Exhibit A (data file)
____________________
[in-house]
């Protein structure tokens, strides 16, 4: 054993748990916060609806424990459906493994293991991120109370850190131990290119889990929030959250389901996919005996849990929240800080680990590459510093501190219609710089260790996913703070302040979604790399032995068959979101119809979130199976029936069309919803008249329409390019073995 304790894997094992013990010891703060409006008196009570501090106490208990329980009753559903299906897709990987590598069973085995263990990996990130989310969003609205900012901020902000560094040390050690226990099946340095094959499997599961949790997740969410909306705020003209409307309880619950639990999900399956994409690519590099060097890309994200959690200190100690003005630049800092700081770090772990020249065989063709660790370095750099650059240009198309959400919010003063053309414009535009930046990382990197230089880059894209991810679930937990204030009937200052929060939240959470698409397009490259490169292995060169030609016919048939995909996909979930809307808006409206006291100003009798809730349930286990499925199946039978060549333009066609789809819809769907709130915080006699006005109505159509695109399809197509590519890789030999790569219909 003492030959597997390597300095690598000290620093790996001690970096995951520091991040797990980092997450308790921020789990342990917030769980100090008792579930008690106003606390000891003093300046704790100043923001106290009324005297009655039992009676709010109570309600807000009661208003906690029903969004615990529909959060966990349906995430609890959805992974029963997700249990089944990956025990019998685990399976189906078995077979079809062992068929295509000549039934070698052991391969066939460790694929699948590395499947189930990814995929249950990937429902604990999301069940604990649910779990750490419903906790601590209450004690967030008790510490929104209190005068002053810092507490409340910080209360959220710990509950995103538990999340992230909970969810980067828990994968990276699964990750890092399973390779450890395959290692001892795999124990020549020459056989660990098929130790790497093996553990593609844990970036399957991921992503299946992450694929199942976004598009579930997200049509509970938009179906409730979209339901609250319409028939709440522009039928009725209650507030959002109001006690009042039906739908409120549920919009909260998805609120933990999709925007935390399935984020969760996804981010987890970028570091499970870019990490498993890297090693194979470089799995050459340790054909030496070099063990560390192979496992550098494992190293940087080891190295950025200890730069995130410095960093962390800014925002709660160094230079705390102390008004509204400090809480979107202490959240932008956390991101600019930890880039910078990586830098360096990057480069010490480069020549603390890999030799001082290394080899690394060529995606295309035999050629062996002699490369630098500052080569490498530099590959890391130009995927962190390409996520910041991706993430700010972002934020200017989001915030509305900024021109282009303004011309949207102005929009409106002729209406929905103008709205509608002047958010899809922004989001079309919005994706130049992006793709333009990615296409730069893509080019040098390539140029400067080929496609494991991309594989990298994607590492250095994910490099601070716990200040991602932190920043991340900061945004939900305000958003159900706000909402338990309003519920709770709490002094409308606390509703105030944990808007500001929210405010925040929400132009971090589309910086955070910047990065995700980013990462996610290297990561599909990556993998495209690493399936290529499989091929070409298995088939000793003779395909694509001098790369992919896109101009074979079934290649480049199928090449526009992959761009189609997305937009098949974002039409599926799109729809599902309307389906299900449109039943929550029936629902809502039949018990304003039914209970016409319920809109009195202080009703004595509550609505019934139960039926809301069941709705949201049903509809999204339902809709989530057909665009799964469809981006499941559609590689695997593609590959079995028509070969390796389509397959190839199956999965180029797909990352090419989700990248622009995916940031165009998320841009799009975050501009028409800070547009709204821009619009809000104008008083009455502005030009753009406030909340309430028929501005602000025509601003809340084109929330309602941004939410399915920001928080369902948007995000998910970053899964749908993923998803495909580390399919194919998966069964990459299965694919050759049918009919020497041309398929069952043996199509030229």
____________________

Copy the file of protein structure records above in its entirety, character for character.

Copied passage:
[in-house]
């Protein structure tokens, strides 16, 4: 054993748990916060609806424990459906493994293991991120109370850190131990290119889990929030959250389901996919005996849990929240800080680990590459510093501190219609710089260790996913703070302040979604790399032995068959979101119809979130199976029936069309919803008249329409390019073995 304790894997094992013990010891703060409006008196009570501090106490208990329980009753559903299906897709990987590598069973085995263990990996990130989310969003609205900012901020902000560094040390050690226990099946340095094959499997599961949790997740969410909306705020003209409307309880619950639990999900399956994409690519590099060097890309994200959690200190100690003005630049800092700081770090772990020249065989063709660790370095750099650059240009198309959400919010003063053309414009535009930046990382990197230089880059894209991810679930937990204030009937200052929060939240959470698409397009490259490169292995060169030609016919048939995909996909979930809307808006409206006291100003009798809730349930286990499925199946039978060549333009066609789809819809769907709130915080006699006005109505159509695109399809197509590519890789030999790569219909 003492030959597997390597300095690598000290620093790996001690970096995951520091991040797990980092997450308790921020789990342990917030769980100090008792579930008690106003606390000891003093300046704790100043923001106290009324005297009655039992009676709010109570309600807000009661208003906690029903969004615990529909959060966990349906995430609890959805992974029963997700249990089944990956025990019998685990399976189906078995077979079809062992068929295509000549039934070698052991391969066939460790694929699948590395499947189930990814995929249950990937429902604990999301069940604990649910779990750490419903906790601590209450004690967030008790510490929104209190005068002053810092507490409340910080209360959220710990509950995103538990999340992230909970969810980067828990994968990276699964990750890092399973390779450890395959290692001892795999124990020549020459056989660990098929130790790497093996553990593609844990970036399957991921992503299946992450694929199942976004598009579930997200049509509970938009179906409730979209339901609250319409028939709440522009039928009725209650507030959002109001006690009042039906739908409120549920919009909260998805609120933990999709925007935390399935984020969760996804981010987890970028570091499970870019990490498993890297090693194979470089799995050459340790054909030496070099063990560390192979496992550098494992190293940087080891190295950025200890730069995130410095960093962390800014925002709660160094230079705390102390008004509204400090809480979107202490959240932008956390991101600019930890880039910078990586830098360096990057480069010490480069020549603390890999030799001082290394080899690394060529995606295309035999050629062996002699490369630098500052080569490498530099590959890391130009995927962190390409996520910041991706993430700010972002934020200017989001915030509305900024021109282009303004011309949207102005929009409106002729209406929905103008709205509608002047958010899809922004989001079309919005994706130049992006793709333009990615296409730069893509080019040098390539140029400067080929496609494991991309594989990298994607590492250095994910490099601070716990200040991602932190920043991340900061945004939900305000958003159900706000909402338990309003519920709770709490002094409308606390509703105030944990808007500001929210405010925040929400132009971090589309910086955070910047990065995700980013990462996610290297990561599909990556993998495209690493399936290529499989091929070409298995088939000793003779395909694509001098790369992919896109101009074979079934290649480049199928090449526009992959761009189609997305937009098949974002039409599926799109729809599902309307389906299900449109039943929550029936629902809502039949018990304003039914209970016409319920809109009195202080009703004595509550609505019934139960039926809301069941709705949201049903509809999204339902809709989530057909665009799964469809981006499941559609590689695997593609590959079995028509070969390796389509397959190839199956999965180029797909990352090419989700990248622009995916940031165009998320841009799009975050501009028409800070547009709204821009619009809000104008008083009455502005030009753009406030909340309430028929501005602000025509601003809340084109929330309602941004939410399915920001928080369902948007995000998910970053899964749908993923998803495909580390399919194919998966069964990459299965694919050759049918009919020497041309398929069952043996199509030229």